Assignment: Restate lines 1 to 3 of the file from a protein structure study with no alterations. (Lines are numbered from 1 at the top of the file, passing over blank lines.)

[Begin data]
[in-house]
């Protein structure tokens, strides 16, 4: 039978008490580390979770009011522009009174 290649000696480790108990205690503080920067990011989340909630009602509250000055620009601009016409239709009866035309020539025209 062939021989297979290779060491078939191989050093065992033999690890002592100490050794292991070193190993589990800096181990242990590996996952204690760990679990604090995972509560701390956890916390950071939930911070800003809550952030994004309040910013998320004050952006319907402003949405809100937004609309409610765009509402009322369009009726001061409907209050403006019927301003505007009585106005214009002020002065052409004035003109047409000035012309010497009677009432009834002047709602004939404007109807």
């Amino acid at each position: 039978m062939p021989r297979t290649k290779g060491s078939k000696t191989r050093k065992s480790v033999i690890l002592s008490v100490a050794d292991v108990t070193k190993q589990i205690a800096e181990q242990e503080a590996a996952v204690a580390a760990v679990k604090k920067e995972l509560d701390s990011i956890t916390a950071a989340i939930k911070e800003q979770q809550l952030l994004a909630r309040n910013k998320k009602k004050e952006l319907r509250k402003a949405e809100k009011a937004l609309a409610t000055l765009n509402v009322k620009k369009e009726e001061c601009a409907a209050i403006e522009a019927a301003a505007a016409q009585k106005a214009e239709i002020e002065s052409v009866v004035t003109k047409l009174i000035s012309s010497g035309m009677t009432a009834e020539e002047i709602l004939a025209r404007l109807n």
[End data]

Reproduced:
[in-house]
């Protein structure tokens, strides 16, 4: 039978008490580390979770009011522009009174 290649000696480790108990205690503080920067990011989340909630009602509250000055620009601009016409239709009866035309020539025209 062939021989297979290779060491078939191989050093065992033999690890002592100490050794292991070193190993589990800096181990242990590996996952204690760990679990604090995972509560701390956890916390950071939930911070800003809550952030994004309040910013998320004050952006319907402003949405809100937004609309409610765009509402009322369009009726001061409907209050403006019927301003505007009585106005214009002020002065052409004035003109047409000035012309010497009677009432009834002047709602004939404007109807």
């Amino acid at each position: 039978m062939p021989r297979t290649k290779g060491s078939k000696t191989r050093k065992s480790v033999i690890l002592s008490v100490a050794d292991v108990t070193k190993q589990i205690a800096e181990q242990e503080a590996a996952v204690a580390a760990v679990k604090k920067e995972l509560d701390s990011i956890t916390a950071a989340i939930k911070e800003q979770q809550l952030l994004a909630r309040n910013k998320k009602k004050e952006l319907r509250k402003a949405e809100k009011a937004l609309a409610t000055l765009n509402v009322k620009k369009e009726e001061c601009a409907a209050i403006e522009a019927a301003a505007a016409q009585k106005a214009e239709i002020e002065s052409v009866v004035t003109k047409l009174i000035s012309s010497g035309m009677t009432a009834e020539e002047i709602l004939a025209r404007l109807n």